The deposit multiplier is a number that determines the amount of demand deposits that the bank can handle for each $1 deposited in the vault. If the deposit multiplier is 4, than the bank can hold $4 in bank account deposits for each $1 in the vault.
The Relationship between the Reserve Ratio and the Deposit Multiplier
These are both reciprocals of each other. As can be seen in the previous tables:
The deposit multiplier for bank A is 2 and the reserve ratio is 1/2 (0.5).
The deposit multiplier for bank B is 5 and the reserve ratio is 1/5 (0.2).
The Loan Multiplier
The loan multiplier determines the amount that a bank can lend for each $1 in its vault. If the loan multiplier is 3, that means that the bank can lend $3 for each $1 that is in its vault. If the bank has cash of $2,000, the bank can make loans of up to $6,000.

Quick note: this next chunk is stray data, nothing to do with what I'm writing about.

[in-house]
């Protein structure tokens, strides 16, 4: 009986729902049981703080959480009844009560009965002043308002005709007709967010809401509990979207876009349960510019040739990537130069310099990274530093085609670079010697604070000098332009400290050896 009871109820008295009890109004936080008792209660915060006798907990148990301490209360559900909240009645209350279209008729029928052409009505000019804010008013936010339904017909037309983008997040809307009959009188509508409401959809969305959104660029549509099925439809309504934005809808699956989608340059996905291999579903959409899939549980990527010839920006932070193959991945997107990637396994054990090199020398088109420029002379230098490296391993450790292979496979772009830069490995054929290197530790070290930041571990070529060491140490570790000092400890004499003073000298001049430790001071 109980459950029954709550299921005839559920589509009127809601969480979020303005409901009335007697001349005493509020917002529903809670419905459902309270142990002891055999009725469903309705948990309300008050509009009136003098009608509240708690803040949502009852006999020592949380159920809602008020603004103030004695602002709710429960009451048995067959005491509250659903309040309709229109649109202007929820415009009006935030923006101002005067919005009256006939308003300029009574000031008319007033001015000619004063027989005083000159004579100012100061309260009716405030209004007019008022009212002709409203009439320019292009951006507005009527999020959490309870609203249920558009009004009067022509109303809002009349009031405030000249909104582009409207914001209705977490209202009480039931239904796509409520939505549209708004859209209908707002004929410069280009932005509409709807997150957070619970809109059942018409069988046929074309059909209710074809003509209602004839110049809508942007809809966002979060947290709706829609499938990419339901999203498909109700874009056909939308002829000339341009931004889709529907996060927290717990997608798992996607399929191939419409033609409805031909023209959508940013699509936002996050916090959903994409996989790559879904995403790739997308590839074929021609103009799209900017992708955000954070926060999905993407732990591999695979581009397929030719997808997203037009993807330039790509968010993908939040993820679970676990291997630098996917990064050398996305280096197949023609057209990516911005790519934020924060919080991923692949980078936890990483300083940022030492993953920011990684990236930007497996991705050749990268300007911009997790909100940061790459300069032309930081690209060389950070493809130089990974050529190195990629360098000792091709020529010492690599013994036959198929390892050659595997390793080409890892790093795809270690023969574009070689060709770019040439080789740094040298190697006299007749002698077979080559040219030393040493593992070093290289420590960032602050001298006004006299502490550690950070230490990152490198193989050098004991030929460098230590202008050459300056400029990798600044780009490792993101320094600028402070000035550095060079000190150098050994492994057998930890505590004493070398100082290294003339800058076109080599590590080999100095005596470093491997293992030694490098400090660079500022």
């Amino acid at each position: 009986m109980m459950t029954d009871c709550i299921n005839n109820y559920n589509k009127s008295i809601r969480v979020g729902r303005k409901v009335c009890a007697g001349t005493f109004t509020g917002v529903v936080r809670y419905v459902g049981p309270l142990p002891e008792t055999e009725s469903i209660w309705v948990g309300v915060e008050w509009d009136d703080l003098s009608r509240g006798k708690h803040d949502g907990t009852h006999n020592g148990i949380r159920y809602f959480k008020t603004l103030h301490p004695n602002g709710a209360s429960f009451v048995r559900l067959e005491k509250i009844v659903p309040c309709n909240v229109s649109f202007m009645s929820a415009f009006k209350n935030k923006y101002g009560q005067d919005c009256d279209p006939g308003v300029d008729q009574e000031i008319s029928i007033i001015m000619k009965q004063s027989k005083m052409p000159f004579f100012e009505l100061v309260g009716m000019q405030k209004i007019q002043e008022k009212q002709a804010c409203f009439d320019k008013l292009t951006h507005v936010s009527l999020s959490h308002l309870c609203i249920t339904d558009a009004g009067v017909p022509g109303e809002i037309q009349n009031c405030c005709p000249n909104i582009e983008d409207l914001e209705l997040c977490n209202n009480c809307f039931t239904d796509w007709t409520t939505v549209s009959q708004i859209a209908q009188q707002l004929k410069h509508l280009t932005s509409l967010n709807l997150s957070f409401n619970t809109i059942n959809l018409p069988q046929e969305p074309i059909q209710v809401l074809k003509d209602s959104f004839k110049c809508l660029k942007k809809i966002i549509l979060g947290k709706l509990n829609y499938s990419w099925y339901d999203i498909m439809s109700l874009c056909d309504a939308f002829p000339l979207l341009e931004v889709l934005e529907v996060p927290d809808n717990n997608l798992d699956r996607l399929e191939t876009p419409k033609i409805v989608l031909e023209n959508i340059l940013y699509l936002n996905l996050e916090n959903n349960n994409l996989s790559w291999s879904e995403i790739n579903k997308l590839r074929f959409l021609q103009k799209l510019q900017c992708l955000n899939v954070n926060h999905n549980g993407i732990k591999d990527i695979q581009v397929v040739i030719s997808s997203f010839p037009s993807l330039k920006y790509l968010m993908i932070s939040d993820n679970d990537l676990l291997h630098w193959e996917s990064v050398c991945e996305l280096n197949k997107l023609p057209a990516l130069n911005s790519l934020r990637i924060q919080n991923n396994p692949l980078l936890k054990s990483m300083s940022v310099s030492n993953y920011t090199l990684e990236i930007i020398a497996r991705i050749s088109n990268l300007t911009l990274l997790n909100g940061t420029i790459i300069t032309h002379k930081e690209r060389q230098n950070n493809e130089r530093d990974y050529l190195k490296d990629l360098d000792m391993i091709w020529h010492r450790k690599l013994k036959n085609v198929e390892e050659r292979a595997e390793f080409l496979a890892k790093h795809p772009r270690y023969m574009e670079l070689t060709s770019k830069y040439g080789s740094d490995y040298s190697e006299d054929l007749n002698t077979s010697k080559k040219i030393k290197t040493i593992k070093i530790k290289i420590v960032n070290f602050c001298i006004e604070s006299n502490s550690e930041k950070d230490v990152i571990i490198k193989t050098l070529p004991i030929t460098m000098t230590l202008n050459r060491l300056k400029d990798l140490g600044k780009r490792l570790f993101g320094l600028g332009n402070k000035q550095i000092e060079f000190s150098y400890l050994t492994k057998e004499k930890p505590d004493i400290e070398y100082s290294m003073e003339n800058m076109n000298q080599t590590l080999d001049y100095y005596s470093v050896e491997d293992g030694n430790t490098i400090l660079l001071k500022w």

The Relationship between the Loan Multiplier and the Deposit Multiplier (or the Reserve Ratio)
The connection will be demonstrated with an example in which the deposit multiplier in Bank A is 4 (or reserve ratio is 0.25). In this example, the balance sheet of Bank A looks is as follows (small numbers are used for the sake of simplicity).
Equity Capital $0
It can be seen that the loan multiplier is 3 (1 less than the deposit multiplier). Explanation: In order to obtain deposits of $4, the bank must lend $3.
If the deposit multiplier for Bank A were 10, its balance sheet would be as follows:
Equity Capital $0
The Reserve Ratio and its Impact on the Level of Risk
For example, a 0.1 reserve ratio means that if all the depositors want to withdraw their money simultaneously, they can receive only 10% (1/10) of it (the reserve ratio). For each $1 in the bank vault, they deposited $10.
The lower the reserve ratio (or the higher the deposit multiplier) the higher the risk.